Spring Makeover at Weymouth Beach

Fresh clean sand newly distributed over Weymouth Beach

Playing with sand on an industrial scale at Weymouth Beach in Dorset this week, earth moving machinery has been restoring the shore to pristine condition by redistributing imported sand – ensuring plenty for sun-bathing and sand castle-making before the better weather and the influx of visitors arrive in this new season.

Piles of imported sand on Weymouth Beach

Piles of imported sand on Weymouth Beach

Piles of imported sand on Weymouth Beach

Piles of imported sand on Weymouth Beach

Mechanical digger moving fresh sand on Weymouth Beach

Mechanical digger moving fresh sand on Weymouth Beach

Mechanical digger moving fresh sand on Weymouth Beach

Mechanical digger moving fresh sand on Weymouth Beach

Weymouth seaside swingboats

Brightly painted swingboats on the golden sands at Weymouth, Dorset, UK (1)

Oh, I do like to be by the seaside,

Oh, I do like to be beside the sea…………..

Brightly painted swingboats on the golden sands at Weymouth, Dorset, UK.

Brightly painted swingboats on the golden sands at Weymouth, Dorset, UK (2)

Brightly painted swingboats on the golden sands at Weymouth, Dorset, UK (3)

Brightly painted swingboats on the golden sands at Weymouth, Dorset, UK (4)

Brightly painted swingboats on the golden sands at Weymouth, Dorset, UK (5)

Brightly painted swingboats on the golden sands at Weymouth, Dorset, UK (6)

COPYRIGHT JESSICA WINDER 2011

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Dog with a ball at the beach

Seaside picture: Small dog reflected in the wet sand as he played with a ball on the beach at seaside town of Weymouth, Dorset, UK on the Jurassic Coast (P1460380aBlog1)

Winter or summer, on a sunny day, Weymouth Beach in Dorset, UK is a great place to walk and have fun – whether you have two legs or four. Everyone loves the seaside. I was photographing the wonderful effect of the blue February sky reflected in the wet sand left by the ebbing tide when this little dog pranced by with his blue ball in his mouth – completing the picture for me.

COPYRIGHT JESSICA WINDER 2011

All rights reserved

Slipper Limpet shells on Weymouth Beach

Weymouth is famous for its fantastic clean sandy beach. However, patches of fine shingle with gravel-sized pebbles and stones do occur here and there. It was on shingle like this that I found masses of empty Slipper Limpet shells – Crepidula fornicata (Linnaeus) – last weekend.

This type of gastropod mollusc shell seems to be the single species most likely to be found on Weymouth beach at any time of year. They get the name from their strange shape which looks a bit like a shoe or slipper. They breed very successfully in our coastal waters although they are an introduced species to the British Isles. Their presence  can affect populations of our native filter-feeding mollusc species like mussels and oysters. When Slipper Limpets settle in vast numbers on other living shellfish, the huge amount of waste matter they generate can coat and suffocate the other animals beneath them, and foul hard substrates so that larvae cannot settle there.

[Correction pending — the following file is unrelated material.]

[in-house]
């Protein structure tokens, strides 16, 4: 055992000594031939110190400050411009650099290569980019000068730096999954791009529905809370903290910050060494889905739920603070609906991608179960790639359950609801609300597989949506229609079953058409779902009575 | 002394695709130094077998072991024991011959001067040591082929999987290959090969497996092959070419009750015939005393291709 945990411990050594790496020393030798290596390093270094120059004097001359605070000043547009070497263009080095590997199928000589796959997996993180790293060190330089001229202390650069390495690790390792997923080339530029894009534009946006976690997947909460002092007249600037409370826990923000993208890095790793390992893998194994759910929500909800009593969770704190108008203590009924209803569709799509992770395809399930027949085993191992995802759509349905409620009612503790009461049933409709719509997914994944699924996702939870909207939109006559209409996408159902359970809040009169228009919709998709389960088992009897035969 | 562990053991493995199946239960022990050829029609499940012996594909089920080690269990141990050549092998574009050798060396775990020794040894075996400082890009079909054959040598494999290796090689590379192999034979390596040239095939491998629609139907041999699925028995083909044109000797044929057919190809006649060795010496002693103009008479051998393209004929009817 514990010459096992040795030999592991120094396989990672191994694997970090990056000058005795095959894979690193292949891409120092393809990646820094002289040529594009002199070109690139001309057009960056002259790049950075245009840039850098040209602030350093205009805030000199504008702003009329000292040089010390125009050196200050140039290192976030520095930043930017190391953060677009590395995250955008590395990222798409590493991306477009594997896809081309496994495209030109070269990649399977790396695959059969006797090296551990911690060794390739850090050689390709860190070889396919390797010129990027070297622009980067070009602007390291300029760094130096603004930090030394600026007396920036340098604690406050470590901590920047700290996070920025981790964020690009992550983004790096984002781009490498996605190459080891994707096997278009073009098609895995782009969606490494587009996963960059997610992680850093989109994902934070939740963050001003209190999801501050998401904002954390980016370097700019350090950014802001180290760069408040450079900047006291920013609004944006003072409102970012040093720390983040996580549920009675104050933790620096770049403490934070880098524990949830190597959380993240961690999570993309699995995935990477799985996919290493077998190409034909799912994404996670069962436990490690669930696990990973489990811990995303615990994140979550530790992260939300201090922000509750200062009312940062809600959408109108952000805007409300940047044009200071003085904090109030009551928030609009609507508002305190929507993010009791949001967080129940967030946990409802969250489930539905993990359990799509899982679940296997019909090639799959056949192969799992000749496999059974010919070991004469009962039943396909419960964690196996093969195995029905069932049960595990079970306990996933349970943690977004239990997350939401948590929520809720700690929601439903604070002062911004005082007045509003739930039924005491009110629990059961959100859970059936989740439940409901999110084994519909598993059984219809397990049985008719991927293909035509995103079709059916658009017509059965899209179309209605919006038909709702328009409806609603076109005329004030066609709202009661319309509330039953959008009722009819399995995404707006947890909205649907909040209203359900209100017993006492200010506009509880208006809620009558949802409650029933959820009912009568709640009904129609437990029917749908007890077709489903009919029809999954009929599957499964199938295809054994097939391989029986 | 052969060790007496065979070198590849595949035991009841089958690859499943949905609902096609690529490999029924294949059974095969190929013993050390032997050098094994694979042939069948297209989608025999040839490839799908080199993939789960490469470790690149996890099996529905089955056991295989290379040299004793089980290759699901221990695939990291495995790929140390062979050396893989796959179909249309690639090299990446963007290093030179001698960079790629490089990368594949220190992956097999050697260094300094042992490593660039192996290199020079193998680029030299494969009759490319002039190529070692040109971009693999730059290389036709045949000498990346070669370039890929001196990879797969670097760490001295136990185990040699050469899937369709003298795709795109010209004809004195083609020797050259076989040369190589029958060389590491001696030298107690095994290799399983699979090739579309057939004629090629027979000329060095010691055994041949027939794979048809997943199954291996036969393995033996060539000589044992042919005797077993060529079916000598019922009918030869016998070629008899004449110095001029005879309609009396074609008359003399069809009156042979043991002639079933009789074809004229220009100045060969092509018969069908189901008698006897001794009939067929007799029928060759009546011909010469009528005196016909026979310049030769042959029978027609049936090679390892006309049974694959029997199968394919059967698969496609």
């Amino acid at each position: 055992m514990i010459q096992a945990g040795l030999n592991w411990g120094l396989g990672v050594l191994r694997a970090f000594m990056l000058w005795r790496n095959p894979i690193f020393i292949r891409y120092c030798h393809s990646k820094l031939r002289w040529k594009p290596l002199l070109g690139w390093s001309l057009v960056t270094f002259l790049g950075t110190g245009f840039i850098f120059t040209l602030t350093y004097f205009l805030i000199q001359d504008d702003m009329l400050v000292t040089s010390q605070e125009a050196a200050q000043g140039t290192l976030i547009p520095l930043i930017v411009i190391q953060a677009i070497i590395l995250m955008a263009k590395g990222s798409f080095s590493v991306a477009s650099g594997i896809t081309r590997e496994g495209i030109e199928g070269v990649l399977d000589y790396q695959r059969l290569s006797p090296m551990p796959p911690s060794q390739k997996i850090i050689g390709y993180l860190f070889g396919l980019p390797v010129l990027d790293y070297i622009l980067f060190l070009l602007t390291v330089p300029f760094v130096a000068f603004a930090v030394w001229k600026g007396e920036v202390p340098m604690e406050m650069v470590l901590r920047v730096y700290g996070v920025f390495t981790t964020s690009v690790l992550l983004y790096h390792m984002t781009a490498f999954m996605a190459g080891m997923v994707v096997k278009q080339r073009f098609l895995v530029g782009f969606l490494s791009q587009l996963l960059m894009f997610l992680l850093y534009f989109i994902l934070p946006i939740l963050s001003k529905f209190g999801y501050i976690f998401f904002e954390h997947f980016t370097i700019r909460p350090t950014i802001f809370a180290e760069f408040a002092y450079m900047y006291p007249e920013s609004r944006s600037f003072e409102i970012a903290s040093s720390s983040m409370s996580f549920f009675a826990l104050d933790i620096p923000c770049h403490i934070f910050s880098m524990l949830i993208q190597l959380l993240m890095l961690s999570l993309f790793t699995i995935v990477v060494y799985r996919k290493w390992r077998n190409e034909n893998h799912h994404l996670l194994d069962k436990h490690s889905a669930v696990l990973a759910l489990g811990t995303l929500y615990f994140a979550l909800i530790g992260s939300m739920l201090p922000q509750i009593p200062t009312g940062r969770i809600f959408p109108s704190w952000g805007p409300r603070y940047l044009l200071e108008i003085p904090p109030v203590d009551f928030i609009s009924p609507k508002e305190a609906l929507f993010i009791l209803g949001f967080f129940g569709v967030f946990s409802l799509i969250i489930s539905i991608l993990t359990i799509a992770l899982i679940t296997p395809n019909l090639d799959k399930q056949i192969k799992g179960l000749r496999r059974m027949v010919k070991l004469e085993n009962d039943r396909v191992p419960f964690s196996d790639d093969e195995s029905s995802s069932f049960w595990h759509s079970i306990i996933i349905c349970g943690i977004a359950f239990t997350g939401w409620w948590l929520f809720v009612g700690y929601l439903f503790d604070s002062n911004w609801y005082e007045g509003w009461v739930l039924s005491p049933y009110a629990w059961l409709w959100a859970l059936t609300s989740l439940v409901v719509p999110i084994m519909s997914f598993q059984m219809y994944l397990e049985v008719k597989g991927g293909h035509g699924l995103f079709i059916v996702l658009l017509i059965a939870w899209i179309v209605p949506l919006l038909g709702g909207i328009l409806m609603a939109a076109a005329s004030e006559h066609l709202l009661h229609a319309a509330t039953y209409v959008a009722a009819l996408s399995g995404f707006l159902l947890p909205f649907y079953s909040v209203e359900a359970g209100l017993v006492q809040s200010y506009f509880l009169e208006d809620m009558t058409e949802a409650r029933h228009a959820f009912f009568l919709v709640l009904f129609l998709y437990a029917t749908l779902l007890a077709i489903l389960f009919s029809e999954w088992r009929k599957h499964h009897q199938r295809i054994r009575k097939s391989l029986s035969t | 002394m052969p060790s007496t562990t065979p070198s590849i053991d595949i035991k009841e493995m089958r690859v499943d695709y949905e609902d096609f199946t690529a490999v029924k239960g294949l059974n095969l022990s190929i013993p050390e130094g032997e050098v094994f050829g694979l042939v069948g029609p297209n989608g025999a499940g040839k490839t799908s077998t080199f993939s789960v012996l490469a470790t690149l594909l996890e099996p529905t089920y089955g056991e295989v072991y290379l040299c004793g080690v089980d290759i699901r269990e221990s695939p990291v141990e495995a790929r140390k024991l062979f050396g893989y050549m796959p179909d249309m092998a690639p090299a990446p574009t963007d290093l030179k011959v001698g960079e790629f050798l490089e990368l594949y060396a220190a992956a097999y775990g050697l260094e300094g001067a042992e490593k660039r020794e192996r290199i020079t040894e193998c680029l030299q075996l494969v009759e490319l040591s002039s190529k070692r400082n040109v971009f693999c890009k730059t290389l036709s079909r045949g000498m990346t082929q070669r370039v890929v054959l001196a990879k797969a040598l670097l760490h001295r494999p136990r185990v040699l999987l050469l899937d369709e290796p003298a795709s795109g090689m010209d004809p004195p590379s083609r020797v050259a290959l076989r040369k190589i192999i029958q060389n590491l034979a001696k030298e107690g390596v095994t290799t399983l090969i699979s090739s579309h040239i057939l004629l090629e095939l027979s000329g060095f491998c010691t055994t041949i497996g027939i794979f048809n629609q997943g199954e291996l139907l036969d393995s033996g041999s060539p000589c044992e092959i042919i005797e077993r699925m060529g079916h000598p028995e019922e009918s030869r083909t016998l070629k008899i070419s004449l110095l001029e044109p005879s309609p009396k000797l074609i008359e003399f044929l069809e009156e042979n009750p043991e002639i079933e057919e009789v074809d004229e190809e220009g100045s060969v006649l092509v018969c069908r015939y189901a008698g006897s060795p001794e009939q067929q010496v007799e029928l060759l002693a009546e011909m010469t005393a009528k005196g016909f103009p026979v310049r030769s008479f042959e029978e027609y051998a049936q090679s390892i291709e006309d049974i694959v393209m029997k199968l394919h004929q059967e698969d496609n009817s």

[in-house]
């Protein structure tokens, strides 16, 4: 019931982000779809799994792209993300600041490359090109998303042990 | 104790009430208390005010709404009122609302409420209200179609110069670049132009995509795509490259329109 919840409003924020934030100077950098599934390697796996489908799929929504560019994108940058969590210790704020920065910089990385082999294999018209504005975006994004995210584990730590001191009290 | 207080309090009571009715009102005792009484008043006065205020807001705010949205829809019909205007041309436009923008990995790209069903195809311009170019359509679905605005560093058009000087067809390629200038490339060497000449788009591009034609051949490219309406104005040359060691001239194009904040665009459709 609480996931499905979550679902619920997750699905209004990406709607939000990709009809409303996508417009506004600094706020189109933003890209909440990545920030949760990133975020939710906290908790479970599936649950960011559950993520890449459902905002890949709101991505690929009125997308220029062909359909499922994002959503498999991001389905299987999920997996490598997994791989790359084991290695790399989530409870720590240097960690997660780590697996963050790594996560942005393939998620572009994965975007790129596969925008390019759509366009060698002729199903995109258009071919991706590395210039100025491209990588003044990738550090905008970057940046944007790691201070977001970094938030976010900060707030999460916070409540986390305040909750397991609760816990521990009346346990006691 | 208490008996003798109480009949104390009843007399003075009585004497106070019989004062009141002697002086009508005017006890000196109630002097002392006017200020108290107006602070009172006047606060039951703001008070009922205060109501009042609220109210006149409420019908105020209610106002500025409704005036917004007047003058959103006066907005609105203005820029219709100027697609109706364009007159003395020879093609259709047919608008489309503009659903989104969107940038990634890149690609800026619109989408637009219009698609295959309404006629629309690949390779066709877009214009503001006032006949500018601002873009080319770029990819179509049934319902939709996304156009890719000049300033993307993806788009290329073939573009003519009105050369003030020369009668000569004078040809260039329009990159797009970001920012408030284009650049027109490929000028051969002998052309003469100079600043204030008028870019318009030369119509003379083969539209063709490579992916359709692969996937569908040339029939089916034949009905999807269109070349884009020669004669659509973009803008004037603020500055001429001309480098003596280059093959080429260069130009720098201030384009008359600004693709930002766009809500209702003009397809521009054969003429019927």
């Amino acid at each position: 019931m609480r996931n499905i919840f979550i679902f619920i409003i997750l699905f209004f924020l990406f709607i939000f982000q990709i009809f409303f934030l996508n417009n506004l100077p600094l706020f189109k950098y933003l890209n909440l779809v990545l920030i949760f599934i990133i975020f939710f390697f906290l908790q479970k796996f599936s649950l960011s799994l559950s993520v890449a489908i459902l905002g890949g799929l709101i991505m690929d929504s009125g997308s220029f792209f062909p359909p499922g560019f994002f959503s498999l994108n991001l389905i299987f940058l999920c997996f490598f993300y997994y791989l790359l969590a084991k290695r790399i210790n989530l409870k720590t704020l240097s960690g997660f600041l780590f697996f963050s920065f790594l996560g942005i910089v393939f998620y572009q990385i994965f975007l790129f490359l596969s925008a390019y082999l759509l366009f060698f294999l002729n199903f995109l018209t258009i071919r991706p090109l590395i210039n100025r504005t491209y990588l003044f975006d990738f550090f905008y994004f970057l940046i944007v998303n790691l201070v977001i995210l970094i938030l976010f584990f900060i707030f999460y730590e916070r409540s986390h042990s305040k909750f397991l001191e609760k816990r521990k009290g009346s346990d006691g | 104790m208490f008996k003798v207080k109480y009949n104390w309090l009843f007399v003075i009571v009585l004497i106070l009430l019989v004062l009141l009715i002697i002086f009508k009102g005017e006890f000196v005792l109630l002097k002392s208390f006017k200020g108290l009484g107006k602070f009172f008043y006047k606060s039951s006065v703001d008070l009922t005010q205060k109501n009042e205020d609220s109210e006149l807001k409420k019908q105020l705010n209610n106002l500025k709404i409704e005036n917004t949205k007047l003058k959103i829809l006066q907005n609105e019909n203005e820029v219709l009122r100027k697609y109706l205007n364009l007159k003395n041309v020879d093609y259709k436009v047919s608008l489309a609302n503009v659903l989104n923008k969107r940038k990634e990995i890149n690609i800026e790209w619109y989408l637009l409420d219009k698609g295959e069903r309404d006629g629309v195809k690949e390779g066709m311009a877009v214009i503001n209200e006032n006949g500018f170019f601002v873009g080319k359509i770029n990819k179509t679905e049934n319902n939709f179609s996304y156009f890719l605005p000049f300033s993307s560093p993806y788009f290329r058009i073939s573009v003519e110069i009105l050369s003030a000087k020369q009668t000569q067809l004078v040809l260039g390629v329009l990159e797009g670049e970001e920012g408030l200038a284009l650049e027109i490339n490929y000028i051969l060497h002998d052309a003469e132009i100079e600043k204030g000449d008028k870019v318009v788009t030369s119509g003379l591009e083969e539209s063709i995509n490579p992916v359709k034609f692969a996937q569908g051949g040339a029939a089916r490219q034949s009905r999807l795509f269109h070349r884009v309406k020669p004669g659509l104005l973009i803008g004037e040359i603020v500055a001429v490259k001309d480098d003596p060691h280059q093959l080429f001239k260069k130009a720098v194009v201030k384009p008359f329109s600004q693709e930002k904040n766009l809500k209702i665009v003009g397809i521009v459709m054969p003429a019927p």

I have talked about Slipper Limpets in previous postings – so click here if you want to see more pictures and information about Slipper Limpets on Jessica’s Nature Blog.

 

COPYRIGHT JESSICA WINDER 2012

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Beside the seaside at Weymouth

Oh, I do like to be beside the seaside. I do like to be beside the sea……goes the song.

I mostly talk about the natural history of seashores but, of course, there is a lot more to British coasts than that. There is a lot to do with people and their activities – especially when they are out to enjoy themselves.

There were plenty of people, patterns, and colours at Weymouth in Dorset when I visited this delightful old-fashioned seaside resort last week. Here are a few photographs of subjects that caught my eye.

The most exciting was a rare glimpse of a species that is seen less frequently these days – a Punch and Judy Show. [For readers unfamiliar with British seaside culture, this is a puppet show dating way, way back, and in its original form of presentation was considered to be a bit politically incorrect]. This one belongs to the famous Professor Mark Poulton.

There were stacks of blue, green and yellow plastic canoes on the beach for hire to those wanting to get into the water – although the sea was a bit too choppy for boating on the day I visited. 

For people wanting to enjoy the sunshine and watch the view while cosily out of the breeze, there are wind shelters with seats scattered along the seafront. The roof of each of these is trimmed with a decorative, white-painted, wrought iron frieze; a different design on each shelter. This one looked like a row of entwined hearts to me. I love the way the underside of the roof has been painted in a contrasting bright orange red.

More active sorts of people can brave the waves by hiring one of the bright yellow pedaloes arrayed on tethered rows on the sandy seashore.

Many people just want to relax and rest their feet – so there is still a big demand for the traditional British deckchair with its blue and white striped canvas seat, like these lined up on the promenade at Weymouth.

COPYRIGHT JESSICA WINDER 2012

All Rights Reserved